Computing at Bushmead Primary School
At Bushmead, we teach computing using the National Centre for Computing Education's (NCCE) 'Teach Computing Curriculum', which has been created by subject experts, based on the latest pedagogical research and teacher feedback. It is part of a broader scheme which equips pupils with the knowledge and skills to develop their understanding beyond primary school in to their secondary education. You can get an overall view of progression by viewing the NCCE Curriculum Journey document at the bottom of this page.
In Computing, pupils are taught the principles of information and computation, how digital systems work, and how to put this knowledge to use through programming. Building on this knowledge and understanding, pupils are equipped to use information technology to create programs, systems, and a range of content. Computing also ensures that pupils become digitally literate – able to use, and express themselves and develop their ideas through, information and communication technology – at a level suitable for the future workplace and as active participants in a digital world. Throughout their time here at Bushmead children will have a range of experiences that will fully prepare them for the Key Stage 3 curriculum.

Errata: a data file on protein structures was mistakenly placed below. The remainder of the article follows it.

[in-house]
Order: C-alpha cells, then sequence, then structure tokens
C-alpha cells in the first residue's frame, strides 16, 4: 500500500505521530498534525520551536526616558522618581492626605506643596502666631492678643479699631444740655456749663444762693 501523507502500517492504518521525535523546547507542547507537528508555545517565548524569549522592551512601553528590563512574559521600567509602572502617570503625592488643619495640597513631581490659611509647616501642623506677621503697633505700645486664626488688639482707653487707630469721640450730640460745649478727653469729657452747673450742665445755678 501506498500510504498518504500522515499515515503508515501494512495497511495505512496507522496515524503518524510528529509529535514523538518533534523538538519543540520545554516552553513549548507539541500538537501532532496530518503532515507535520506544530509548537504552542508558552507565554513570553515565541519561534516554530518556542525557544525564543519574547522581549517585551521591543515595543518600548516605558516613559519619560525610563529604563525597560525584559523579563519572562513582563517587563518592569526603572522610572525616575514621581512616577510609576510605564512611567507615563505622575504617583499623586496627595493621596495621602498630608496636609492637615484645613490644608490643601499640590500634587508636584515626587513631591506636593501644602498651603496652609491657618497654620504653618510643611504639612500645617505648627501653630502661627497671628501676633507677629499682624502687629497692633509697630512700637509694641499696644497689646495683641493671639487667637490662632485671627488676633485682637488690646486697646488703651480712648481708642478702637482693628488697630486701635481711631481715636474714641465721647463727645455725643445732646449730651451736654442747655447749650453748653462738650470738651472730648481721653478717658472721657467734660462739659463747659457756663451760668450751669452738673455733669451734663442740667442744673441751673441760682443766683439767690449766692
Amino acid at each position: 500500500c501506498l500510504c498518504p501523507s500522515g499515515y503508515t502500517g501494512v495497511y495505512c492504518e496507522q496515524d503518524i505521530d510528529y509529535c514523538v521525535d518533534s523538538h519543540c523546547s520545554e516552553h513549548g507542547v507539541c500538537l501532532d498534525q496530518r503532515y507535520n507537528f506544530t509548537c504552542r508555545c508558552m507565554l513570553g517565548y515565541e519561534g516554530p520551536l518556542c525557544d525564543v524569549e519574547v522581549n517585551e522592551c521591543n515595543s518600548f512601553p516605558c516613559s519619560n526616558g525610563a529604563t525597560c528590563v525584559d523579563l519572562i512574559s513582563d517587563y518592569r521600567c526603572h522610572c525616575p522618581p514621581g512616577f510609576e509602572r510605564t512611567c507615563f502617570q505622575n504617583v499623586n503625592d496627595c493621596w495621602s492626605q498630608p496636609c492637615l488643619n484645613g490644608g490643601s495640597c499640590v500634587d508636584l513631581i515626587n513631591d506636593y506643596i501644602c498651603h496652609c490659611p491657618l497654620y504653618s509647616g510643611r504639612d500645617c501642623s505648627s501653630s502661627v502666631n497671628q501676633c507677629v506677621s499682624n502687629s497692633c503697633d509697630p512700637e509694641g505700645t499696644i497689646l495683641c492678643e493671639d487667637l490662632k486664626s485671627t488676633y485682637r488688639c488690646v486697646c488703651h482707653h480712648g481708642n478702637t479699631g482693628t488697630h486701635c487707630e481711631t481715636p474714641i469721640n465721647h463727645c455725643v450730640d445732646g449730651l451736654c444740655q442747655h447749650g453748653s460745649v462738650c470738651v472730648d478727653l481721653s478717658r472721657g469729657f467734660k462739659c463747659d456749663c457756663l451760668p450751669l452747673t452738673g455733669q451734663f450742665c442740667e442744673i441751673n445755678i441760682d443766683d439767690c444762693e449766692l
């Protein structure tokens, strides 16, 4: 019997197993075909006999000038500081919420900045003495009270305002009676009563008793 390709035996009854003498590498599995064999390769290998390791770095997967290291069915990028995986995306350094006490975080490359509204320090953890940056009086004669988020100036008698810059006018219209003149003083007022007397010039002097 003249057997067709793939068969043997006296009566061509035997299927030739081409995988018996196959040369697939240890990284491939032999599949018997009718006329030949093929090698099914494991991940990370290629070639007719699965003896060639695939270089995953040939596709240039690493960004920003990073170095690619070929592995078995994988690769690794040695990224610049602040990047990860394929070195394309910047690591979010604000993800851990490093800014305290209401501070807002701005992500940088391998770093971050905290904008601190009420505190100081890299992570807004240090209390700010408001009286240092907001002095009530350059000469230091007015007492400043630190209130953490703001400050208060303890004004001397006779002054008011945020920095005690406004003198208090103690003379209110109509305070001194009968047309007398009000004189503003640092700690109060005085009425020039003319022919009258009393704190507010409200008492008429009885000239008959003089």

What children will be taught
As children move through our school they will be taught a progressive curriculum that builds on the knowledge from previous years. Children will learn about the following areas in each year group.
Technology: Recognising that a range of technology is used in places such as homes and schools. Selecting and using technology for particular purposes.
Programming: Following instructions involving several ideas or actions. Answer ‘how’ and ‘why’ questions about their experiences and in response to stories or events.
Digital literacy: Making music and dance, and experiment with ways of changing them. Safely use and explore a variety of materials, tools and techniques, experimenting with colour, design, texture, form and function.
Technology around us: Recognising technology in school and using it responsibly